24-Year-Old Survives Coronavirus 4 Years After Double Lung Transplant: 'Ignorance Puts Us at Risk'
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Nicholas Hunter was born with cystic fibrosis, a genetic disease that causes mucus buildup in the lungs. For close to 20 years, he suffered from breathing difficulties, infections and other health issues. In 2016, Hunter underwent a double lung transplant, which he said put him in the "best shape of my life." But four years later, the Kent State University graduate, 24, hit another health setback: this time, by contracting COVID-19. Due to his underlying condition, Hunter's case quickly became severe and he was hospitalized at Cleveland Clinic Akron General. After a week in the ICU, Hunter inexplicably started to recover and he was discharged from the hospital two days later. This is his story, as told to PEOPLE.
I spent 12 days in the hospital — seven of which were on a ventilator — but what's so crazy about what I went through is that I don't remember the worst part of having COVID-19. I didn't experience how hard it is on your body. I slept through all it and woke up feeling more fatigued from the anesthesia than I did having COVID.
My story is miraculous. Most people — even young, energetic, healthy people who take incredible care of themselves — die from COVID and I didn't, but that doesn't mean that I couldn't have.
Before the stay-at-home orders were issued in mid-March, my brother came over to visit. He was fine until the next day. Then slowly, his wife and all of his in-laws started feeling sick.
Knowing that he was with me the day before everyone started feeling symptoms, it gave me a really bad feeling. By the end of that week, I also had a cough, drippy nose and was feeling fatigued.
I called the Ohio Department of Health to let them know, but because I wasn't running a fever at the time, they told me to hold off coming in. A week later, I had gripping pain in my hips that I'd never had before and it kept getting worse, so I called the ER and they said, "Come on in."
I had a friend drop me off that night and told him I would call when I was done, but I never called him back because I was immediately admitted after finding out I had pneumonia caused by COVID. I remember calling my mom and girlfriend afterward, crying, not knowing what's going to happen or what to do. I was terrified.
The next day, I decided to take a midday nap because there's not much else to do while you're in the hospital. I woke up seven days later in the ICU.
Apparently, while I had fallen asleep, my oxygen level had dipped dangerously low and they made the call to intubate me and put me on a ventilator. I had no opportunity to let my family know, but they managed to tell my mom hours later. I don't remember any of it.
When I finally woke up a week later, it was 3 a.m. I was still very groggy. The ICU was pitch black and a nurse, who was just leaving the room, told me where I was. Then she left.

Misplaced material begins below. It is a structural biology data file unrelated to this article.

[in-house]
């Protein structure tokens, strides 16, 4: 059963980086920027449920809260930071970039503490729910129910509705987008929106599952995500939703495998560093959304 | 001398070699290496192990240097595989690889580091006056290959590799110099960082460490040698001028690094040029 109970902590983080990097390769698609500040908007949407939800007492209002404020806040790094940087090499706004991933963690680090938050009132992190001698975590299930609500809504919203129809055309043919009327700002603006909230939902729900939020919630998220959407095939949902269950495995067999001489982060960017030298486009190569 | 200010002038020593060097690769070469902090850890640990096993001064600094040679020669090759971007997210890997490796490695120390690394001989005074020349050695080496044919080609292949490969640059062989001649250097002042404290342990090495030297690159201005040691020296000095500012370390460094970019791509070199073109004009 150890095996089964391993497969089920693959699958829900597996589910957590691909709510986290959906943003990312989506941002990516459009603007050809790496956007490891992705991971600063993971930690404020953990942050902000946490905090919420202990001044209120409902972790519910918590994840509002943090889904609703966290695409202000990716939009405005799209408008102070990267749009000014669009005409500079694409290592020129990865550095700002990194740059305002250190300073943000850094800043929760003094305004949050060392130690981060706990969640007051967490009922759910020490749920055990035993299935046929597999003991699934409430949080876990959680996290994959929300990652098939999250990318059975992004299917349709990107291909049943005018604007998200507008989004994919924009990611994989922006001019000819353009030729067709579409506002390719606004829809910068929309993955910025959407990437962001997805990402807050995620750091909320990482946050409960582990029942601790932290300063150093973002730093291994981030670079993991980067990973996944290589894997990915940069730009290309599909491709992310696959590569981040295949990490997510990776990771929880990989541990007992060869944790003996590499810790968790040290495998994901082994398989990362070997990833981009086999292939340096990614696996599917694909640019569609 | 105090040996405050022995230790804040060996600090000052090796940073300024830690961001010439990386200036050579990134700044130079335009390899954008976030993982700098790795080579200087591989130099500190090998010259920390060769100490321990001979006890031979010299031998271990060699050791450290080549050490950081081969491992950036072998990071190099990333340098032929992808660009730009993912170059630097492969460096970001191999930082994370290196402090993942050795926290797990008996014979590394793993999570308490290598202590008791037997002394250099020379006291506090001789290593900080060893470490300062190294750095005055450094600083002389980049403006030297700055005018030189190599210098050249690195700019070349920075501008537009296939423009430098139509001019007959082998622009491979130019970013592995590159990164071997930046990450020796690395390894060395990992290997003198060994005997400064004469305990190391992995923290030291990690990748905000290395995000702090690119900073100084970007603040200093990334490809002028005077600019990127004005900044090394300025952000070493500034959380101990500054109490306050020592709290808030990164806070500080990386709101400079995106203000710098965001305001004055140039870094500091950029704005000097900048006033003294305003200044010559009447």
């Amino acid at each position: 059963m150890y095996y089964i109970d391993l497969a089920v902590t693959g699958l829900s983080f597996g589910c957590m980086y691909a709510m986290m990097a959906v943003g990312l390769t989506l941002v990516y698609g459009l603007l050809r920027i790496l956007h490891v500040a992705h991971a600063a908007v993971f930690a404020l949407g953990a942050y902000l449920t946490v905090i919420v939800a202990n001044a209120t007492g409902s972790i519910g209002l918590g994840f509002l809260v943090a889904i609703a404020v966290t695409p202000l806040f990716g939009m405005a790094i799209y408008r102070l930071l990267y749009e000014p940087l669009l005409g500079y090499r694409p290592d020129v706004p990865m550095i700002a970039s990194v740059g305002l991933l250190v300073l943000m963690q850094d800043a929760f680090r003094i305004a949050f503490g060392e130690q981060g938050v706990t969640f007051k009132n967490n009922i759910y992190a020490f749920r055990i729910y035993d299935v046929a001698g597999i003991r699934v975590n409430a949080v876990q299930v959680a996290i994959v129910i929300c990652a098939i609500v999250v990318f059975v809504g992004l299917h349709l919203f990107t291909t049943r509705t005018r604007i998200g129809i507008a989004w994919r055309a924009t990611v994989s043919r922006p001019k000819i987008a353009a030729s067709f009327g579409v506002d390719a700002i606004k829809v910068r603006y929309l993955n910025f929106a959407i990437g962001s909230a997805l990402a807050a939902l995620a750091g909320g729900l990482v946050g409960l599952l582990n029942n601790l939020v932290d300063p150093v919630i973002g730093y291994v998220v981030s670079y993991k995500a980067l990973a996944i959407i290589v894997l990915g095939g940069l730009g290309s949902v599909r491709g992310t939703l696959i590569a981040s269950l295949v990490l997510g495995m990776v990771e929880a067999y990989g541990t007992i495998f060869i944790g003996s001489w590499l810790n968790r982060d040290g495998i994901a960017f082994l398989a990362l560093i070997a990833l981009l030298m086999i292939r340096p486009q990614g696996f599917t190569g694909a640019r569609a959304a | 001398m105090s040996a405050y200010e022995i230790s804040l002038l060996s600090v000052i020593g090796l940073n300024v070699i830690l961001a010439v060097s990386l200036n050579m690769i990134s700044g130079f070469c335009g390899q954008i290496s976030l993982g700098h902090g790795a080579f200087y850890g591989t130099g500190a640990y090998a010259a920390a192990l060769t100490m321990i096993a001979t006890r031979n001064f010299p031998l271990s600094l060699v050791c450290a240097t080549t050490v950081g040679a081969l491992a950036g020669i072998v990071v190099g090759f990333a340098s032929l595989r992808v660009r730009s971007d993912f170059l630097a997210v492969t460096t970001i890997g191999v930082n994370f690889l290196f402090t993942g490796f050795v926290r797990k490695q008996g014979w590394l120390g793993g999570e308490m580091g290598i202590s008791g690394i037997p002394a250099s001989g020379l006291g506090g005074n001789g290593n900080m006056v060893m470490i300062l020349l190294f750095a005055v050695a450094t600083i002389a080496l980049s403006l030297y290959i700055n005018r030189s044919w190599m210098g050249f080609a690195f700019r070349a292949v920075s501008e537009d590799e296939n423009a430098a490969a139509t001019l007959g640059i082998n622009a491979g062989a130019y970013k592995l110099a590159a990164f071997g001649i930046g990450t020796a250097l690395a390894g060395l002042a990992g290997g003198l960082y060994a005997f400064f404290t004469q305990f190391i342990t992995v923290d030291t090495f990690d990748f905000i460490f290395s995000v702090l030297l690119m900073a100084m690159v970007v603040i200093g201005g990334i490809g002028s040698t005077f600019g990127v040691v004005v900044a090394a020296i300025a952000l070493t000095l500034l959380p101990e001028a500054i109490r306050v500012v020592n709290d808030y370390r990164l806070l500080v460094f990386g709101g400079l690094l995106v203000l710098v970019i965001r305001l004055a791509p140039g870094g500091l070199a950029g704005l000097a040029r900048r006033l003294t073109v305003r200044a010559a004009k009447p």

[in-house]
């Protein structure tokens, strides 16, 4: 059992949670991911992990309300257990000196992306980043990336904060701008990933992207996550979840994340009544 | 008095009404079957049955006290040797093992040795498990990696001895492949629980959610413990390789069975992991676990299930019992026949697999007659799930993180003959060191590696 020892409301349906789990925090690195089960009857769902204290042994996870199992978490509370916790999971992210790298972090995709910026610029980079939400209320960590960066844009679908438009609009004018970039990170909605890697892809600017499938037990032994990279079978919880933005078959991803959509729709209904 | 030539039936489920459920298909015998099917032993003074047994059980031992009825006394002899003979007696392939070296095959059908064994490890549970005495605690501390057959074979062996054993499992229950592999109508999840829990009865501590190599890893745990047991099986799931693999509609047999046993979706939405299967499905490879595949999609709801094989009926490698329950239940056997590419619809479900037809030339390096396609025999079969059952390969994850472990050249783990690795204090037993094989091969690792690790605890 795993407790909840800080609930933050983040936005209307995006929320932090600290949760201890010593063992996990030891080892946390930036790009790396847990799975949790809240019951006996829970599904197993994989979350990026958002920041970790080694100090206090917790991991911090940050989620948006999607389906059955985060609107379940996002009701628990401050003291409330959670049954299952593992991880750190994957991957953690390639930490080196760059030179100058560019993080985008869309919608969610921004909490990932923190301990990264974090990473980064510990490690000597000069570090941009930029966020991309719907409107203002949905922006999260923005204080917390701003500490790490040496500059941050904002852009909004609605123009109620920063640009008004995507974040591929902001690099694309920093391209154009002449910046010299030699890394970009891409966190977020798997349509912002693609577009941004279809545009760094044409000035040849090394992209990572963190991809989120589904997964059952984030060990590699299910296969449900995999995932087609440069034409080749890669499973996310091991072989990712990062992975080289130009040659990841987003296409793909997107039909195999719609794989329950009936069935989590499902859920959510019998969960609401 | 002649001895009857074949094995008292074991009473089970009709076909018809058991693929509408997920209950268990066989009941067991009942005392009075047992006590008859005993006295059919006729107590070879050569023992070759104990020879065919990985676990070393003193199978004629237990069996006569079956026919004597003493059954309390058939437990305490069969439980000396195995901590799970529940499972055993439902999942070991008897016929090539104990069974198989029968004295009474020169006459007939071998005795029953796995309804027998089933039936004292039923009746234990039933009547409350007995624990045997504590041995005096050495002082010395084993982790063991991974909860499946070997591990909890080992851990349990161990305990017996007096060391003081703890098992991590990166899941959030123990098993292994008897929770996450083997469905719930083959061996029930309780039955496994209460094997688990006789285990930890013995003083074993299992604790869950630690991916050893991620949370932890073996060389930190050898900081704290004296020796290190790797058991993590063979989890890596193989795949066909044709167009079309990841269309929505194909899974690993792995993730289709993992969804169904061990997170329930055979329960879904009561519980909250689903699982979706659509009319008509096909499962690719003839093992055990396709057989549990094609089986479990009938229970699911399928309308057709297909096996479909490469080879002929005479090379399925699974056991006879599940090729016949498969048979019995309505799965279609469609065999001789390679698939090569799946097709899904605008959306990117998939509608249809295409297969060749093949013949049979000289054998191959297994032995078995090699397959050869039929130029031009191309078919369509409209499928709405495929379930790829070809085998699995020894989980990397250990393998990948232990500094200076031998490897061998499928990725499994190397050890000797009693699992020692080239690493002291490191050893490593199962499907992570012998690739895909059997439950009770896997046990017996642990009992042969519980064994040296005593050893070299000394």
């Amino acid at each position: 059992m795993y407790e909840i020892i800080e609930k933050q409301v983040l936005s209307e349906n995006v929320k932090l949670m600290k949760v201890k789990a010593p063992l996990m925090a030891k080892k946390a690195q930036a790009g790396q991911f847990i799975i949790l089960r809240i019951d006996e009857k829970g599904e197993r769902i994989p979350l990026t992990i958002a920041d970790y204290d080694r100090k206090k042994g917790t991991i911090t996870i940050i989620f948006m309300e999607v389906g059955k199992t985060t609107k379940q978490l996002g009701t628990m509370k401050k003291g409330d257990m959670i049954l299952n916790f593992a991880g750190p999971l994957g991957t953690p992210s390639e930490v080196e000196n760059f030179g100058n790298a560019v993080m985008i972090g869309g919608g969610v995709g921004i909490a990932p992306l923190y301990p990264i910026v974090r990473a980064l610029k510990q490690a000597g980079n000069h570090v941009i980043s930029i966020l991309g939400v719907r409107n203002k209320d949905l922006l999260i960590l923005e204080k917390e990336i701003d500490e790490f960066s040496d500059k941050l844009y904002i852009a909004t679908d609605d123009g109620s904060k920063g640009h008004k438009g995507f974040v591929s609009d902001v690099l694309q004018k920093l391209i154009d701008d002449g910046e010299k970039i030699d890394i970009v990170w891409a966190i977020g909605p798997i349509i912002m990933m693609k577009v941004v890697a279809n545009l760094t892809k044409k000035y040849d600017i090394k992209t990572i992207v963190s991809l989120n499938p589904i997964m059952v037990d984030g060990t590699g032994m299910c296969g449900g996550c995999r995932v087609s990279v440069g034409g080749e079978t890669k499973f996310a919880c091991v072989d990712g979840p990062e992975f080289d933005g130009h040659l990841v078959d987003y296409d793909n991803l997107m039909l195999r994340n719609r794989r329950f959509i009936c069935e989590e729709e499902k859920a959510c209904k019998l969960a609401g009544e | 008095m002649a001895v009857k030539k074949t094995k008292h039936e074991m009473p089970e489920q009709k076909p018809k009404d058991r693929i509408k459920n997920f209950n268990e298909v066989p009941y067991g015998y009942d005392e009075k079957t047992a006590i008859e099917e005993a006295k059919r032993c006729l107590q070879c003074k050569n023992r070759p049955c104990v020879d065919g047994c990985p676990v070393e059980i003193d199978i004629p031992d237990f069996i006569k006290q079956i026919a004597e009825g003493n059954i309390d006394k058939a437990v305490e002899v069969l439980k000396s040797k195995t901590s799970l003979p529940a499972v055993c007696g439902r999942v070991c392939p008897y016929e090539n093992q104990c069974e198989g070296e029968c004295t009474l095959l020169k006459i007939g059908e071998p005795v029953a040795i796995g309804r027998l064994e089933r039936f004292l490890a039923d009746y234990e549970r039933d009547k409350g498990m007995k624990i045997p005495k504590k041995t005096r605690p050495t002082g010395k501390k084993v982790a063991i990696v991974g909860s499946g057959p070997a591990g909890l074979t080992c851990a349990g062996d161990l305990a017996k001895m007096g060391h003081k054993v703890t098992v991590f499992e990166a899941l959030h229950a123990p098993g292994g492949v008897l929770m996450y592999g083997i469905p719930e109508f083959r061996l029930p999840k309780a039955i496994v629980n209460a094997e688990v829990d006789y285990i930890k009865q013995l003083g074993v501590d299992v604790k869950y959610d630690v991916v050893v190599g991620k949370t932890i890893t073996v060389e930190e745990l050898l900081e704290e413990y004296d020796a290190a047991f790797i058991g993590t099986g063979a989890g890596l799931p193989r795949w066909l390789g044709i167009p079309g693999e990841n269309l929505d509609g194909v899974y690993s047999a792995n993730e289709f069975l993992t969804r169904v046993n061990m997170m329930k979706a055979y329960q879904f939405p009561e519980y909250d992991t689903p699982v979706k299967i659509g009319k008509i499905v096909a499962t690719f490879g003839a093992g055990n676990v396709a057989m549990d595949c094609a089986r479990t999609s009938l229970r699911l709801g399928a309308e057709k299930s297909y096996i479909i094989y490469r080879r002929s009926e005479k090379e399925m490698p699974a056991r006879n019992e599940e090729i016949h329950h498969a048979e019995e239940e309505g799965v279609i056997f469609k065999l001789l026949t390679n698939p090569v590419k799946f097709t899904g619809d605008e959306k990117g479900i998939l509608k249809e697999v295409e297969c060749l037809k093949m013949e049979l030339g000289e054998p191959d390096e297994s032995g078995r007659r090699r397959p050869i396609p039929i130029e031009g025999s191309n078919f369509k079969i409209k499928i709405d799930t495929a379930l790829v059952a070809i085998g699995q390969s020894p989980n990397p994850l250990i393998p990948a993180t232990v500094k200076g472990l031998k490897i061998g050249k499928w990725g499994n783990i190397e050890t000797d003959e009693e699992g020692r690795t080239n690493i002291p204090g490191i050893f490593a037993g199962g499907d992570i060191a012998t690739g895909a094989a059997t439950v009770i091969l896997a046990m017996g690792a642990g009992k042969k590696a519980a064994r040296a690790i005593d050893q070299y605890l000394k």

For two hours, I sat there alone trying to figure out what had happened. I didn't know what day it was, I didn't have my cellphone with me and I went from feeling confused to terrified and lonely, wishing I had any memory of the last week.
When the morning rolled around, I learned that I pulled the breathing tube out while they were bringing me off the anesthesia. They were monitoring me and decided that I was breathing well enough to leave me off of it, which is incredibly surprising after going under with COVID.
Once I came off the ventilator, I bounced back super quick. That afternoon, I was on my feet and standing up to use the bathroom. They moved me out of the ICU after one day and the next, they sent me home.
Within a week of returning home, I pretty much fell back to where I was before, and haven't had any complications, other than some minimal scarring on my lungs, a common residual effect.
Emotionally and mentally, on the other hand, it's been very difficult. It's disheartening that there are people who have reached out to me, telling me how happy they are to hear I'm okay and how scared they were, but the next day, they're sharing a meme about how wearing masks is taking away their personal rights.
Watching people say whatever they feel like saying is intensely frustrating because ignorance about this puts me at risk, it puts other people like me at risk, and it puts themselves at risk.
There are moments where I feel hopeless. I trust the people around me to take the necessary precautions, but it's not just about me. There are so many people who are sick or who have died because this isn't being taken seriously enough, and that breaks my heart.
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I hope those who are stubborn about wearing masks will understand that my family and I went through this terrible, traumatic time because of COVID, even though I took all the precautions I needed to do.
As someone with cystic fibrosis and a transplantee, I'd wear masks in public, I'd wash my hands like a crazy person and I'd keep a distance from everyone any time I'd go to a doctor's office. I've always taken precautions because my immune system is very compromised, but this just spread like wildfire.
There is the potential for people to recover, even someone who's got all these things against them, but also understand that's not always the case.
My goal has always been to make a positive change in the world. I don't know what it will take for people to take this seriously, but if I'm going to survive a double lung transplant and go through one of the worst viruses this country has ever seen and come out fine, relatively speaking, then I want to use that as an opportunity to help others.
I don't ever want anyone to have to go through what I've gone through. Nobody deserves that.
- As told to Joelle Goldstein
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